A look at five great African players who would have enriched the world's most prestigious football tournament, if only given the chance.
Mohamed Abou-Treika (Egypt)
With Egypt's 7-3 aggregate defeat by Ghana, Mohamed Abou-Treika will miss out on the one thing he has dreamt about the most: playing in the World Cup. At 35, the iconic Egypt and Ahly playmaker hoped to end his glorious career among the elites of the world's most prestigious event. The two-time Africa-based Player of the Year has been a part of every Ahly win, and he led the Pharaohs to two Africa Cups of Nations in 2006 and 2008. However, Abou-Treika never made it to the World Cup.
Despite the suspension of local competitions in Egypt, Abou-Treika has been a scintillating combination of talent, clairvoyance and a killer instinct in front of the goal. He led Ahly to an eighth Champions League title, scoring six goals including two in the two-legged final. He was inspirational for Egypt throughout their qualifying campaign, scoring six and delivering another four before being dashed by Ghana.
A figure that will be sorely missed in Brazil 2014.
George Weah (Liberia)
Voted African Player of the Century, Liberia's legend George Weah never had a taste of the World Cup. He collected honors everywhere he went, including Africa, France, Italy and England. Weah, a three-time African Player of the Year in 1989, 1994 and 1995, is the only African player to win the FIFA World Player of the Year Award and the Ballon d'Or for best European Player of the Year in 1995.
The former AC Milan, Chelsea and Monaco striker has been the star, coach and even financial backer of the Liberian team, but that was not enough to take this small country to the world stage.
Abedi Pele (Ghana)
Abedi Pele (Photo: Fifa site)
One of Africa's most gifted strikers. Abedi Ayew was nicknamed 'Pele' in recognition of his amazing skills resembling those of legendary Brazilian striker Pele. He was one of the pioneers of African football in Europe and one of few who won the European Champions League title in 1993 with Marseille. He was named the Man of the Match for his outstanding performance.
A three-time African Player of the Year, Pele is considered Ghana's best-ever footballer. The Nations Cup title in 1982 is his only decoration on the international stage. Despite missing out the World Cup, he was able to watch his sons Andre and Jordan Ayew compete in the prestigious tournament in 2010 and will likely do so again in 2014.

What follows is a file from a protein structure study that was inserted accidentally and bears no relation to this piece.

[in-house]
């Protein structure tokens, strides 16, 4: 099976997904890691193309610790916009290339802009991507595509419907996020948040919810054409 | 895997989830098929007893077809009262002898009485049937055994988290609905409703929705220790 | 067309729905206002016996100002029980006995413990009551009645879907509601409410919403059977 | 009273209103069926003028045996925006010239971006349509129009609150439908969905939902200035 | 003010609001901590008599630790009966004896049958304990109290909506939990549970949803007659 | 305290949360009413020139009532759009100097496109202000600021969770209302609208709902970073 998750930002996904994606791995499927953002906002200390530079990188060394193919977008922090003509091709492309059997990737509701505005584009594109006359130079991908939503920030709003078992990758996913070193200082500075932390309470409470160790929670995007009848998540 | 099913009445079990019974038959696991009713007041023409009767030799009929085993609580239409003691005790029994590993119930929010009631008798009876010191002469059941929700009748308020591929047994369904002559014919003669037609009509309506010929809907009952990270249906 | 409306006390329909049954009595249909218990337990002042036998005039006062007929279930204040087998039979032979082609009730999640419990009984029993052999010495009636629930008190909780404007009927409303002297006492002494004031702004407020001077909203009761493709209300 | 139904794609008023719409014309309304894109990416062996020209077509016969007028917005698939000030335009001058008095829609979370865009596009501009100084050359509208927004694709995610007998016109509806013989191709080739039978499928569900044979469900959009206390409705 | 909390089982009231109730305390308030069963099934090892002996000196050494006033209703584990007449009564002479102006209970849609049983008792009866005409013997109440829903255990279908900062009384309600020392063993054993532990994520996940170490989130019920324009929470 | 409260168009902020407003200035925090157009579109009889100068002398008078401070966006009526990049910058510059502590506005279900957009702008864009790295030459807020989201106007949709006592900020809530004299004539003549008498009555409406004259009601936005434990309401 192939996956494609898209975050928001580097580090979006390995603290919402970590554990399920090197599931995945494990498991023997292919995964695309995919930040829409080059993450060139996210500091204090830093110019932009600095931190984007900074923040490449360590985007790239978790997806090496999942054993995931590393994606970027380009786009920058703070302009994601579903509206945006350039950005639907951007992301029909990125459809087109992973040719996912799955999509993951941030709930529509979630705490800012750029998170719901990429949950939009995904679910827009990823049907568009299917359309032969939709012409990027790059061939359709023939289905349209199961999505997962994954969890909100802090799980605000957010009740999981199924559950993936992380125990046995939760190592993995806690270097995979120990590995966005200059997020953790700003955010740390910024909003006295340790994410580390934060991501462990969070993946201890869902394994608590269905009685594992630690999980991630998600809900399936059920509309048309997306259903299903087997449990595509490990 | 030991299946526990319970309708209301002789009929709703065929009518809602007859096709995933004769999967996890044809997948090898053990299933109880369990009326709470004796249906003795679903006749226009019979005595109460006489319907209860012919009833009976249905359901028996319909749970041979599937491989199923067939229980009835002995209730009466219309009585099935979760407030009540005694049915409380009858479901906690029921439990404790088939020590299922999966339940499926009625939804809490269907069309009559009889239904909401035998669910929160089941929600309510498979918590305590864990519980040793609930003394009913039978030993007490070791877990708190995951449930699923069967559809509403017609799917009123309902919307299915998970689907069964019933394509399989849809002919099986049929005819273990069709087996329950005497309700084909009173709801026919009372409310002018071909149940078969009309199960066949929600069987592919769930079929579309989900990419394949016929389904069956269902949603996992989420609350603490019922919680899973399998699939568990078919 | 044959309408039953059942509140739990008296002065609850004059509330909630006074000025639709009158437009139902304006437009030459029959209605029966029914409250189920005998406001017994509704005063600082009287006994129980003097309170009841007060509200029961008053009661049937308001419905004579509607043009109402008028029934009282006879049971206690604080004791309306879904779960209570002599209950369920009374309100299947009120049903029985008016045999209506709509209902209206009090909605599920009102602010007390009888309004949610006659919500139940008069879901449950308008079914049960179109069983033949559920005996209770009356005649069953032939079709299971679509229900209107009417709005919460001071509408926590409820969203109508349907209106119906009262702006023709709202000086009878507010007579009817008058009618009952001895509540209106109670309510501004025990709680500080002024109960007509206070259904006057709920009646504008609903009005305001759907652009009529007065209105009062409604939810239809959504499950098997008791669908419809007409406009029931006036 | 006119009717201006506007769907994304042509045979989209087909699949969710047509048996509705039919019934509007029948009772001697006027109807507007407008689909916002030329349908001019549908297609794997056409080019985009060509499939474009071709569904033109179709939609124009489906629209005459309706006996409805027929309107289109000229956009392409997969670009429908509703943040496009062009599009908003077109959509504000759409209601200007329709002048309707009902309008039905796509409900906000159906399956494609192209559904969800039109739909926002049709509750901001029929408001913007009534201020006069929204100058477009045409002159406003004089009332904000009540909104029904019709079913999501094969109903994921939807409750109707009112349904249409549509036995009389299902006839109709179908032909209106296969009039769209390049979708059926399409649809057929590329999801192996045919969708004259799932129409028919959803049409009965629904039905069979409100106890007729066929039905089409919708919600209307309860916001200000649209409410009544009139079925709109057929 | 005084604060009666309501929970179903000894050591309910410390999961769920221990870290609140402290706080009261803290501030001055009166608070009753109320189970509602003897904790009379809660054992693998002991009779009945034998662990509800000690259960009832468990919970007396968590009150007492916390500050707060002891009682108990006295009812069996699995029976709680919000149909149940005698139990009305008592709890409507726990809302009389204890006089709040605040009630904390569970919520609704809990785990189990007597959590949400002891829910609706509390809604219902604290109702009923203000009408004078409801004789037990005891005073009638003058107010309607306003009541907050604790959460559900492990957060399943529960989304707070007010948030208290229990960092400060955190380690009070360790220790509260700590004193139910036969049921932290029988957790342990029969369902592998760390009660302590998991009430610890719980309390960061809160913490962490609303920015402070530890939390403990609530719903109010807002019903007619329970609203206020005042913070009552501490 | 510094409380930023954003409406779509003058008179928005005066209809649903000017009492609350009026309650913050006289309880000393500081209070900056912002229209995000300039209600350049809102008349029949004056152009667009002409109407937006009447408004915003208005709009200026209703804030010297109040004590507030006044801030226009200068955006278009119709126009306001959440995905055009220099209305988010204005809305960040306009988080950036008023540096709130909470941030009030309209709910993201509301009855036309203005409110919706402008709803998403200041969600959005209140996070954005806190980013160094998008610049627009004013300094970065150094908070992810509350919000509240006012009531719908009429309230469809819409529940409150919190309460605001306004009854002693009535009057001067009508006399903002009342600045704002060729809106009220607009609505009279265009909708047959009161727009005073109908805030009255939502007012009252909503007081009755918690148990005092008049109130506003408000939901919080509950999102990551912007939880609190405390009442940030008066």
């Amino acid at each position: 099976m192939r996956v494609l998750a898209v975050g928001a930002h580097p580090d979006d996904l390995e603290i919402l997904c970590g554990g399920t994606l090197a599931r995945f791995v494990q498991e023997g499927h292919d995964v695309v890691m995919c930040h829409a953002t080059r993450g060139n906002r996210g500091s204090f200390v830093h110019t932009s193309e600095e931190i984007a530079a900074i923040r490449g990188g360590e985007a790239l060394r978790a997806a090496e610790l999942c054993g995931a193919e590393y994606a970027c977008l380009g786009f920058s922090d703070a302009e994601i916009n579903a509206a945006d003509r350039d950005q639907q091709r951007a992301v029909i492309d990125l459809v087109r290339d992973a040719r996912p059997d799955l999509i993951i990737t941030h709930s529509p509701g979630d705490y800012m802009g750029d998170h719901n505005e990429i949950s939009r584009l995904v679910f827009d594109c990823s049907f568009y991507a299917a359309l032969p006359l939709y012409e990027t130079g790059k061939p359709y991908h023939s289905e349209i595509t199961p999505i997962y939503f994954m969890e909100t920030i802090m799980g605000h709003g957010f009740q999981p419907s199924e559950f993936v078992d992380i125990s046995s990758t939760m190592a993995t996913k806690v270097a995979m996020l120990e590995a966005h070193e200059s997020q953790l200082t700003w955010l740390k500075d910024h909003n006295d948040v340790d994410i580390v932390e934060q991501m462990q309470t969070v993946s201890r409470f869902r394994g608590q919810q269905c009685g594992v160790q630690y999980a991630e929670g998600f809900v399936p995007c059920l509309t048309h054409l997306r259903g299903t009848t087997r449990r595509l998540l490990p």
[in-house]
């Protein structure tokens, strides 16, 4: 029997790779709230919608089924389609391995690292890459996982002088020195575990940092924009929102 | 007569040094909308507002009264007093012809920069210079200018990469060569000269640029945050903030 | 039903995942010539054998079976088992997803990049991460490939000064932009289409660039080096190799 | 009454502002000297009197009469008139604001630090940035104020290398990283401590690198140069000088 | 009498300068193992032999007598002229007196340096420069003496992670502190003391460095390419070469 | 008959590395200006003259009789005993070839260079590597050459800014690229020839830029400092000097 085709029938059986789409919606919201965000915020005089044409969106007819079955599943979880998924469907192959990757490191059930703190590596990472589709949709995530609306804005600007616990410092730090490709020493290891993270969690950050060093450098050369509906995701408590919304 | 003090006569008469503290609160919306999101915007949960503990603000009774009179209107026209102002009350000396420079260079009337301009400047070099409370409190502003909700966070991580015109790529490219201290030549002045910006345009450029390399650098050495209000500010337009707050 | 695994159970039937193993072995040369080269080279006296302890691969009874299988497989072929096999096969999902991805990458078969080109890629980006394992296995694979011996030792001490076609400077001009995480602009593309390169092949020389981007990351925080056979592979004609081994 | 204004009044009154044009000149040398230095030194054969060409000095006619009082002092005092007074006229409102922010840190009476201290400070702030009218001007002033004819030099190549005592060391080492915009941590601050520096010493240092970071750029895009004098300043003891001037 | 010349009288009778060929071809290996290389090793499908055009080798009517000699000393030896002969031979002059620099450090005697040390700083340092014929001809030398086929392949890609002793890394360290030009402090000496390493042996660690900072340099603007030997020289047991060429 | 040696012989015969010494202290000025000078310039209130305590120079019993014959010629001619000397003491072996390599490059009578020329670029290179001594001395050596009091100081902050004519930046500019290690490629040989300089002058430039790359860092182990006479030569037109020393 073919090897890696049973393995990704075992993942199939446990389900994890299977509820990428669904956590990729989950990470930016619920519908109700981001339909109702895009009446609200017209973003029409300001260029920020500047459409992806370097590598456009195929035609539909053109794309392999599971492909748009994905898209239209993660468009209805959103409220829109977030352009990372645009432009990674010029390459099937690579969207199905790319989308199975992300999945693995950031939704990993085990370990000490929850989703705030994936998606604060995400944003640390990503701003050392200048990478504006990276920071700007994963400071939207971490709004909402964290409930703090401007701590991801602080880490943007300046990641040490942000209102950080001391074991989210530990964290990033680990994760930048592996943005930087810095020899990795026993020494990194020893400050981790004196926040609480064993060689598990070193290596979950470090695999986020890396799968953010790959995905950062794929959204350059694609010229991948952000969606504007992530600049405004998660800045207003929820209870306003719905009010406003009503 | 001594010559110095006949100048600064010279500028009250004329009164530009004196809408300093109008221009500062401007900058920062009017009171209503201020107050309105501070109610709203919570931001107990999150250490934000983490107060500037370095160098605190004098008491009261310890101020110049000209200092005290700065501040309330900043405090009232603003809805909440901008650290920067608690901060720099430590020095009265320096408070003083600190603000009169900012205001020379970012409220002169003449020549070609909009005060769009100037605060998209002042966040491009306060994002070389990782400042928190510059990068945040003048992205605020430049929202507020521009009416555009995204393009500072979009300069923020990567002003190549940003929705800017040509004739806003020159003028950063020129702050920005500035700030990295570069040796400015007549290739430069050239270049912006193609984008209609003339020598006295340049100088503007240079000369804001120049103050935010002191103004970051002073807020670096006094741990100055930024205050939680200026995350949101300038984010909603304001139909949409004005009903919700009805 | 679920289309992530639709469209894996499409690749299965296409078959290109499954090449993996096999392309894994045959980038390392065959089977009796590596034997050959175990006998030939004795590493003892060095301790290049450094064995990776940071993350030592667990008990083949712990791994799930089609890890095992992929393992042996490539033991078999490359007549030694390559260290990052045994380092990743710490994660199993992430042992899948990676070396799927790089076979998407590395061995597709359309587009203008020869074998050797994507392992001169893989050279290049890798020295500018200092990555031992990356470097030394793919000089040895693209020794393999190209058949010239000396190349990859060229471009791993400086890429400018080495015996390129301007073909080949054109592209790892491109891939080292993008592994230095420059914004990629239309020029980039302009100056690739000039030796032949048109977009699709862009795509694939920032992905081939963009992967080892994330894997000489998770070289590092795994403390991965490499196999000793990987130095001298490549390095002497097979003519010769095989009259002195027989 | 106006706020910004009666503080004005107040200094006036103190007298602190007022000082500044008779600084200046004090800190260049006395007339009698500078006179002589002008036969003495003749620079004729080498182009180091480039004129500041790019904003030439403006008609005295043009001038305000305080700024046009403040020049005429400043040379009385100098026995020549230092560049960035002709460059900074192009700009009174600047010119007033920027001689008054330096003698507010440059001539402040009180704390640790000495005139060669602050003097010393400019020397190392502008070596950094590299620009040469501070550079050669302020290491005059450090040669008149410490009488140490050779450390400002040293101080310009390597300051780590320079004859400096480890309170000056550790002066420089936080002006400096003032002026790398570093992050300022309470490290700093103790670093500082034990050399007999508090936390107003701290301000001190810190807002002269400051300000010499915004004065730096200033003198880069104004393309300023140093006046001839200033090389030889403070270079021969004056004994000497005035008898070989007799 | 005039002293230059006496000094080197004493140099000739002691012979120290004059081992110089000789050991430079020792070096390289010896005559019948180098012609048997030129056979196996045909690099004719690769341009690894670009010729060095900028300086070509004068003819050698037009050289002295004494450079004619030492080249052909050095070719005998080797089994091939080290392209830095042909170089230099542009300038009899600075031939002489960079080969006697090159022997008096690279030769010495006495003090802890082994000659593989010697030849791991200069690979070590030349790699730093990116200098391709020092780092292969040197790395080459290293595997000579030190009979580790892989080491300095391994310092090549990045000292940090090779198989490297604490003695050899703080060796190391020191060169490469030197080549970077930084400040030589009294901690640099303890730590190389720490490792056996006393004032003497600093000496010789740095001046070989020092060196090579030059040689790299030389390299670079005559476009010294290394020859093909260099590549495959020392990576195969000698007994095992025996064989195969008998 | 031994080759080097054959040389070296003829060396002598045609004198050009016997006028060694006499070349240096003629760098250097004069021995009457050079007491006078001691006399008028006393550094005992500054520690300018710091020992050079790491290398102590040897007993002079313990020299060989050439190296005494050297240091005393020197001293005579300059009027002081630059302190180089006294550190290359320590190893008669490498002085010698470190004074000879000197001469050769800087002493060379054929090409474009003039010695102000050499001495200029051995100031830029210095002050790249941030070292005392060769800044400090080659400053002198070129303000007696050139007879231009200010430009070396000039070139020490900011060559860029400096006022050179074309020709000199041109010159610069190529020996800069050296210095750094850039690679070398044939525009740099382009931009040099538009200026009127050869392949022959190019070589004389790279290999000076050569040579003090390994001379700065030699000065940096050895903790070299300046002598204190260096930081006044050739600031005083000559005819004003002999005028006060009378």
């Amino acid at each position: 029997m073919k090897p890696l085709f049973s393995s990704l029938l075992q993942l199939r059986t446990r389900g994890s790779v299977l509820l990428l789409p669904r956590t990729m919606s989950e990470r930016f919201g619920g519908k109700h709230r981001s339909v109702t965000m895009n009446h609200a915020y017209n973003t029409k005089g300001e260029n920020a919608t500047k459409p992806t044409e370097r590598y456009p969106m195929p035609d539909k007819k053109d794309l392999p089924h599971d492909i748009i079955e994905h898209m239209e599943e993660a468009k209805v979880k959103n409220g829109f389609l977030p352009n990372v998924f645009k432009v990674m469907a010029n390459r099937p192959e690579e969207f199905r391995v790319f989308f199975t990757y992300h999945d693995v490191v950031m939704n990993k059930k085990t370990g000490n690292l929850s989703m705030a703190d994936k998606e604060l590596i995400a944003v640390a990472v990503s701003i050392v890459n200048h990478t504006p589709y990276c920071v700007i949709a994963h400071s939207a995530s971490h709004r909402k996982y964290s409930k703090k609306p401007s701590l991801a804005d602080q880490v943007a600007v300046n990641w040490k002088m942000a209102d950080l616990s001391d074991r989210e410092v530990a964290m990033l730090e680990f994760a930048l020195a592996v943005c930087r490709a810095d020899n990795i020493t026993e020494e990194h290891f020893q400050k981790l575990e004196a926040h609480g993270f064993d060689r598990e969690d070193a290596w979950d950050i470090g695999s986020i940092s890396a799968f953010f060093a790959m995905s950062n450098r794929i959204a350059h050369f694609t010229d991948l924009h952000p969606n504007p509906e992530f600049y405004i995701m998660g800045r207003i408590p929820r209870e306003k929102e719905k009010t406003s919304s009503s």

Kalusha Bwalya (Zambia)
Kalusha Bwalya, Zambian football legend, in action during his playing career.
The Zambian legend is dubbed Africa's most famous "Number 11." The 1988 African Player of the Year captained the team in the 1994 World Cup qualifiers, and miraculously avoided the plane crash that killed the entire Zambian team on 27 April 1993 in the Atlantic Ocean off of Gabon. Bwalya was assigned to rebuilding the team and led them to third place in the 1996 Nations Cup. The 'Great Kalu' scored 100 goals in 147 matches for Zambia.
Mahmoud El-Khattib (Egypt)
Another Egyptian icon who never made it to the World Cup, El-Khattib is viewed as the best Egyptian footballer in history. Arab Sportsman of the Century, and second to Cameroon's Roger Milla in a list of Africa's best players from the past 50 years (1957-2007), El-Khattib is the only Egyptian player to win the African Player of the Year award, in 1983. The Ahly forward has won everything at the club level and was a key member of the Pharaohs squad that lifted the African Cup in 1986. However, he barely missed the team that went to the World Cup in 1990.
As a consolation, he got a glimpse of world glamour after leading Egypt to the quarter-finals of the Olympic games in 1984.
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